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Oct '20: What Really Happens When You Get Arrested
Excerpt: What Really Happens When You Get Arrested
“Upon arrival, it’s time for documentation. An awful lot of it. Forms will be filled out, often in triplicate. Or, if not, copies must be made. This is because a record must be made of your incarceration. The state must account for itself, how you’re being held, where, when, & why. Fingerprinting is undertaken now. Mugshots, too. Depending on jurisdiction & criminal charges, DNA may be taken as well. The property on your person is also taken, catalogued, & stored. You can claim it back later with more paperwork. In Los Angeles County, when this process is completed, you are presented with a form to sign, to acknowledge that you understand you have been arrested, you have been booked and searched, & your property has been taken.
Underneath the signatures for “Arrested By” and “Booked and Searched By” is a line simply titled: “Prisoner’s Complete Signature.” It’s there that you have to sign your name. You must acknowledge, in writing, that you are a prisoner.
This was the moment most often described as a breaking point amongst those I spoke to.“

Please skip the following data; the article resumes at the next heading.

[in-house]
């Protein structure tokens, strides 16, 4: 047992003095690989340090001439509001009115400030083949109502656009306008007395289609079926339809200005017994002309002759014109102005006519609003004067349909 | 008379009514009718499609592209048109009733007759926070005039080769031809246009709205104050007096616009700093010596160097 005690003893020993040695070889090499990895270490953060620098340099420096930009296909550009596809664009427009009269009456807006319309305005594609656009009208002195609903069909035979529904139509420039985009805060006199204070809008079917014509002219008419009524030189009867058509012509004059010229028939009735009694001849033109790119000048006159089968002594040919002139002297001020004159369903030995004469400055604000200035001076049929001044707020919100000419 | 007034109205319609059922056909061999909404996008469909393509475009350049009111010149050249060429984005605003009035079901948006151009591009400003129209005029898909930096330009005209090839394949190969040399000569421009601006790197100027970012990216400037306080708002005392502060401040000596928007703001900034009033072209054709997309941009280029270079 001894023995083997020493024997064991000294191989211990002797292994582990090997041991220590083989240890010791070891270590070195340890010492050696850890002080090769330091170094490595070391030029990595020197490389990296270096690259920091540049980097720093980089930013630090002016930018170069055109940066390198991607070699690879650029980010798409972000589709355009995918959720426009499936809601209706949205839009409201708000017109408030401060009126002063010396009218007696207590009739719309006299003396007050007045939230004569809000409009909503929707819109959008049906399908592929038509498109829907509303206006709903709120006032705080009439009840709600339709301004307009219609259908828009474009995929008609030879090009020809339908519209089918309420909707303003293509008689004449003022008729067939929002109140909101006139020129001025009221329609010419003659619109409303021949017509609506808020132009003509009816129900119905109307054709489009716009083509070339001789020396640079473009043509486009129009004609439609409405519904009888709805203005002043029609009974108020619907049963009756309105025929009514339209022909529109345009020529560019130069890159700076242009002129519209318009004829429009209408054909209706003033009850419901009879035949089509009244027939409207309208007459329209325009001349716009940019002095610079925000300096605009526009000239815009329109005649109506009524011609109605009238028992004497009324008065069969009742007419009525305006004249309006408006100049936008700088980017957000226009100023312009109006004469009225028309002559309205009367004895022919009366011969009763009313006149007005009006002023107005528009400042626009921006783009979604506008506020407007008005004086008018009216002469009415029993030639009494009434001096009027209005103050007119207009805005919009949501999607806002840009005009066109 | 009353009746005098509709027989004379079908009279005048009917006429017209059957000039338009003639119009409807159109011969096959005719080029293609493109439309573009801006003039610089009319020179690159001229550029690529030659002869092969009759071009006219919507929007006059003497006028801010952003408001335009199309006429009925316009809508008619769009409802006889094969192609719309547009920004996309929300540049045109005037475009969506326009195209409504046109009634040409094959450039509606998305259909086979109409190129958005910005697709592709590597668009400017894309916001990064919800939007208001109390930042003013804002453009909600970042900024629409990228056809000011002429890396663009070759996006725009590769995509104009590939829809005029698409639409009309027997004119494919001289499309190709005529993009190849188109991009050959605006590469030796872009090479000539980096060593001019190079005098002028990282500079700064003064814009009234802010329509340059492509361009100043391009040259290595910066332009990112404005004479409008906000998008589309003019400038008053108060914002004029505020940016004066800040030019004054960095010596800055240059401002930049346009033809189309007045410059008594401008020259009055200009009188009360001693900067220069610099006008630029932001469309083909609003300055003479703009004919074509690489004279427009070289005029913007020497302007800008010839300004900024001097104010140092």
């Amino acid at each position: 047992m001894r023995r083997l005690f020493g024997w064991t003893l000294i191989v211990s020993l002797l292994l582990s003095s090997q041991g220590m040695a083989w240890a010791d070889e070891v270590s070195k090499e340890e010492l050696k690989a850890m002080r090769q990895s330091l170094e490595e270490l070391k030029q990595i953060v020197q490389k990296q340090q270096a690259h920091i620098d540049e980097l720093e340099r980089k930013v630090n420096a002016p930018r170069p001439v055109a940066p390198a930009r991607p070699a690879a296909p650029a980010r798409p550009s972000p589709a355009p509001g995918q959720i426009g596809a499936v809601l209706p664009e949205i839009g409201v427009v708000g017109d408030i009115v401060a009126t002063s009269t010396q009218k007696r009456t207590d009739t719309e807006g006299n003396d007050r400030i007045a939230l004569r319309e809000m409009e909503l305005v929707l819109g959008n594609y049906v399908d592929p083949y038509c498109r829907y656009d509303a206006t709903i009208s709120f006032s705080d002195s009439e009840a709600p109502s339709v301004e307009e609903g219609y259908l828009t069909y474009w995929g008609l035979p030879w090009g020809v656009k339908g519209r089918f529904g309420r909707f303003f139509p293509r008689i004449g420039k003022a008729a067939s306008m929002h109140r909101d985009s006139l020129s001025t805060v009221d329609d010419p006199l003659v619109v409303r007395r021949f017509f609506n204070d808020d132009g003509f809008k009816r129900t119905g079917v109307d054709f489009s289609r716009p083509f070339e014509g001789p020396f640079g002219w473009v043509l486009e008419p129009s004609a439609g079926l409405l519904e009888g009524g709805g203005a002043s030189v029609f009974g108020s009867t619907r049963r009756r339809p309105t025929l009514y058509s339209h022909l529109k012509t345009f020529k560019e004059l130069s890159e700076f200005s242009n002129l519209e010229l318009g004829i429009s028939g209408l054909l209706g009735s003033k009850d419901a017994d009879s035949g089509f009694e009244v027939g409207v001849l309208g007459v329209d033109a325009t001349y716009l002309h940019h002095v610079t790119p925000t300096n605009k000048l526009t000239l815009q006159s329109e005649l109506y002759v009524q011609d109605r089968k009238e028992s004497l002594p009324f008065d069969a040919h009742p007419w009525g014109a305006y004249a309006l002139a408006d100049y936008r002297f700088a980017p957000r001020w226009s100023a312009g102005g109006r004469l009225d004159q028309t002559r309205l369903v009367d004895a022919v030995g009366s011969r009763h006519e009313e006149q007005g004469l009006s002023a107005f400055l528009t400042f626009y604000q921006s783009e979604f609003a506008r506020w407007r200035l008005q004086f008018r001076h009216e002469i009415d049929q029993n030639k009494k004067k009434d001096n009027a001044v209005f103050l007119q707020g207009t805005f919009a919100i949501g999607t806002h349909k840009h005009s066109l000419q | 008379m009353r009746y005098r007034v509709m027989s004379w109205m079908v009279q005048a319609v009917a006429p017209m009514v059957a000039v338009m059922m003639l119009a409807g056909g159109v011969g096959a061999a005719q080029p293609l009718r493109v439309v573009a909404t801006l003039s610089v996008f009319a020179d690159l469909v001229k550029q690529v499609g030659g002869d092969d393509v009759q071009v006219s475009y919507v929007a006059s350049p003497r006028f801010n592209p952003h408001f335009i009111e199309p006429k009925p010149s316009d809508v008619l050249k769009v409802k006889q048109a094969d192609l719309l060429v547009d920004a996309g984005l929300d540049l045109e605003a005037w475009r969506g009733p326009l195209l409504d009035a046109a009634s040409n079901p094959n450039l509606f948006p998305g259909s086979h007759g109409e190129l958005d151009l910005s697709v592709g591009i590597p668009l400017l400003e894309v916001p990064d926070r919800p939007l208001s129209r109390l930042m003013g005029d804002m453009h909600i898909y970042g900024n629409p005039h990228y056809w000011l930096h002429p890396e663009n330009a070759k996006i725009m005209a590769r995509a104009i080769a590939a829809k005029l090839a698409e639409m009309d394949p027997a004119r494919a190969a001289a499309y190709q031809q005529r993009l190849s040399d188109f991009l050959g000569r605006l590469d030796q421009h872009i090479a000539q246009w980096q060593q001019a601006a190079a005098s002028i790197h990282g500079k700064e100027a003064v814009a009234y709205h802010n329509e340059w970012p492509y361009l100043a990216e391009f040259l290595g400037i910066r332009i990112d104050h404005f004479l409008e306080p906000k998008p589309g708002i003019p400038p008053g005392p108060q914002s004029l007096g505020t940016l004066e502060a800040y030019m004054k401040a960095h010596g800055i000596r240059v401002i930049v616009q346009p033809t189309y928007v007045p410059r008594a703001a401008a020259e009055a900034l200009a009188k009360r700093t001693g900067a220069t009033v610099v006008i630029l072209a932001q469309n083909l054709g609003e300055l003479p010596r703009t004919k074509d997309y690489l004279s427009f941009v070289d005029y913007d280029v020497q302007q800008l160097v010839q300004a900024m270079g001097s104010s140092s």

Sept '20: How I Got Into Jail (Without Committing A Crime)
Excerpt: How I Got Into Jail (Without Committing A Crime)
“I walked through the doors of MCJ and met a gang specialist. His job, as he described it to me, was essentially that of an intelligence officer. He needed to be well-versed in the Southern California gangs represented in the L.A. County system (at the time, over 100), as well as their rivals and any gossip that could help him do his job more effectively.
Few folks I’ve encountered have impressed me more than this deputy. For a guy not from L.A., his street knowledge was essentially encyclopedic. He knew his job wasn’t cracking skulls; it was getting inside them. He carried himself with a quiet humility and seriousness. He firmly believes his job is to keep as many people safe as he possibly can—deputies and inmates, alike. And I’ve met a lot of folks over the years who work in that world that don’t necessarily share the same understanding, shall we say.“
“Many a time have I sat on the couch with my wife watching any number of films or TV series that utilize aspects of the criminal justice system to tell their stories. In nearly every single one, she finds errors, omissions, or outright stupidity. This is understandable, of course, because she is a former criminal lawyer who used to clerk for the L.A. County District Attorney. Her guidance, in fact, is one of the secret weapons powering the realism in my fiction. So, when I told her that I would be writing The System, a novel using multiple perspectives to progress through every single phase of the criminal justice system—from crime, to investigation, arrest, incarceration, trial, & aftermath—in ’93/’94 Los Angeles County, she was skeptical to say the least. “Whatever you do,” she said, “don’t get it wrong.” To make certain I wouldn’t, she gave me homework: if I wanted to write a trial, I had to attend a trial. Simple. However, there was one catch. She would arrange nothing for me. I had to do it myself.”